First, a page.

This revised 2nd edition reflects the last few years of neuroscience research. It is becoming increasingly clear that the brain processes mental and physical pain in a similar manner. As anxiety drops, pain will diminish. Dr. Hanscom has observed that these principles apply to any chronic pain condition.
Wind Energy for the Rest of Us
By Paul Gipe
Wind Energy for the Rest of Us straddles two—or more—worlds. The book is about wind energy. It’s not just about small wind turbines. It’s not just about large wind turbines. It’s about the depth and breadth of wind energy, encompassing more than either type of wind turbine. It includes water-pumping windmills and sailing ships. It’s a sprawling book, one minute discussing how to install small wind turbines safely, the next explaining how farmers in Indiana can earn millions by installing their own multimegawatt wind turbines. If it’s a book hard to categorize, that suits its author, Paul Gipe, who likes to think he’s hard to categorize after four decades at the frontiers of renewable energy. His book tells the story of modern wind energy in all its complexity and introduces a North American audience to the trailblazing electricity rebels who have launched a renewable energy revolution in Europe.
The book debunks novel wind turbines their promoters claim will generate electricity “too cheap to meter,” and rebukes revisionist historians who falsely argue that it was the aerospace industry that delivered today’s modern wind turbines.
Gipe explains why new wind turbines are part of a silent revolution that is changing the way we use wind energy. This revolution doesn’t garner headlines, but is making wind turbines more cost-effective in more places than ever before, lessening the need for new transmission lines, obviating the need for storage, and fueling rapid growth.
Gipe refutes many common myths surrounding wind energy and argues persuasively that wind turbines are productive, effective, and environmentally sound. Gipe argues that wind energy is too important to be left to electric utilities and their subsidiaries alone. Wind energy is also for the rest of us, he says. It is our resource. We can develop it and we can own it—ourselves.
Gods, Wasps and Stranglers
By Mike Shanahan
Over millions of years, fig trees have shaped our world, influenced our evolution, nourished our bodies and fed our imaginations. And as author and ecologist Mike Shanahan proclaims, “The best could be yet to come.”
Gods, Wasps and Stranglers weaves together the mythology, history and ecology of one of the world’s most fascinating—and diverse—groups of plants, from their starring role in every major religion to their potential to restore rainforests, halt the loss of rare and endangered species and even limit climate change.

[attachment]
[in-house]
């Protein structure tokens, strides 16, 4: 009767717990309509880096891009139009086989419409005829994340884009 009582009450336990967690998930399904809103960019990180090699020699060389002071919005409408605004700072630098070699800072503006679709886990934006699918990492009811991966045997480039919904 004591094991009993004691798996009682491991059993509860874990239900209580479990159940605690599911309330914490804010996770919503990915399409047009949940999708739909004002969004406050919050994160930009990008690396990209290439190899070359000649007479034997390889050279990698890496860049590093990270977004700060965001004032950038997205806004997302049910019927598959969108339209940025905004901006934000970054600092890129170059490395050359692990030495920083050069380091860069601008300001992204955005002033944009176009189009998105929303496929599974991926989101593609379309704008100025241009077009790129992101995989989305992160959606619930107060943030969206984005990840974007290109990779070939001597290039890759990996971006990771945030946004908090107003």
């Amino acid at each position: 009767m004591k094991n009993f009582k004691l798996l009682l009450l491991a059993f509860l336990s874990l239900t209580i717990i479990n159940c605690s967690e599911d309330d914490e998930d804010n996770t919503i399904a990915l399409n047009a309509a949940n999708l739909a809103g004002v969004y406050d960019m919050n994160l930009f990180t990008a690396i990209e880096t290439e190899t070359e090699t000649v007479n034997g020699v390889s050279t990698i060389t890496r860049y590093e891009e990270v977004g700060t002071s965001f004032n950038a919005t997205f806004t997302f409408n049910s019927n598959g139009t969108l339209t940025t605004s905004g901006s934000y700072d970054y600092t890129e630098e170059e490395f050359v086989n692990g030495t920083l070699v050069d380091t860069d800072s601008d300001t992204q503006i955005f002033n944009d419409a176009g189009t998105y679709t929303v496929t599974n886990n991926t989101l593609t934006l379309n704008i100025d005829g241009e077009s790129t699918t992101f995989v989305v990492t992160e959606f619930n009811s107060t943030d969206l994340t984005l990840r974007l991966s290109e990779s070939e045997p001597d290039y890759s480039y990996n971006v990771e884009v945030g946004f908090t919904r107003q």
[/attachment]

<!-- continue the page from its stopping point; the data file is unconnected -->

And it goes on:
In this lively and joyous book, Shanahan recounts the epic journeys of tiny fig wasps, whose eighty-million-year-old relationship with fig trees has helped them sustain more species of birds and mammals than any other trees; the curious habits of fig-dependent rhinoceros hornbills; figs’ connection to Krishna and Buddha, Jesus and Muhammad; and even their importance to Kenya’s struggle for independence.
Ultimately, Gods, Wasps and Stranglers is a story about humanity’s relationship with nature, one that is as relevant to our future as it is to our past.
Human Heart, Cosmic Heart
By Thomas Cowan
Thomas Cowan was a 20-year-old Duke grad—bright, skeptical, and already disillusioned with industrial capitalism—when he joined the Peace Corps in the mid-1970s for a two-year tour in Swaziland. There, he encountered the work of Rudolf Steiner and Weston A. Price—two men whose ideas would fascinate and challenge him for decades to come.
Both drawn to the art of healing and repelled by the way medicine was—and continues to be—practiced in the United States, Cowan returned from Swaziland, went to medical school, and established a practice in New Hampshire and, later, San Francisco. For years, as he raised his three children, suffered the setback of divorce, and struggled with a heart condition, he remained intrigued by the work of Price and Steiner and, in particular, with Steiner’s provocative claim that the heart is not a pump. Determined to practice medicine in a way that promoted healing rather than compounded ailments, Cowan dedicated himself to understanding whether Steiner’s claim could possibly be true. And if Steiner was correct, what, then, is the heart? What is its true role in the human body?
In this deeply personal, rigorous, and riveting account, Dr. Cowan offers up a daring claim: Not only was Steiner correct that the heart is not a pump, but our understanding of heart disease—with its origins in the blood vessels—is completely wrong. And this gross misunderstanding, with its attendant medications and risky surgeries, is the reason heart disease remains the most common cause of death worldwide.
In Human Heart, Cosmic Heart, Dr. Thomas Cowan presents a new way of understanding the body’s most central organ. He offers a new look at what it means to be human and how we can best care for ourselves—and one another.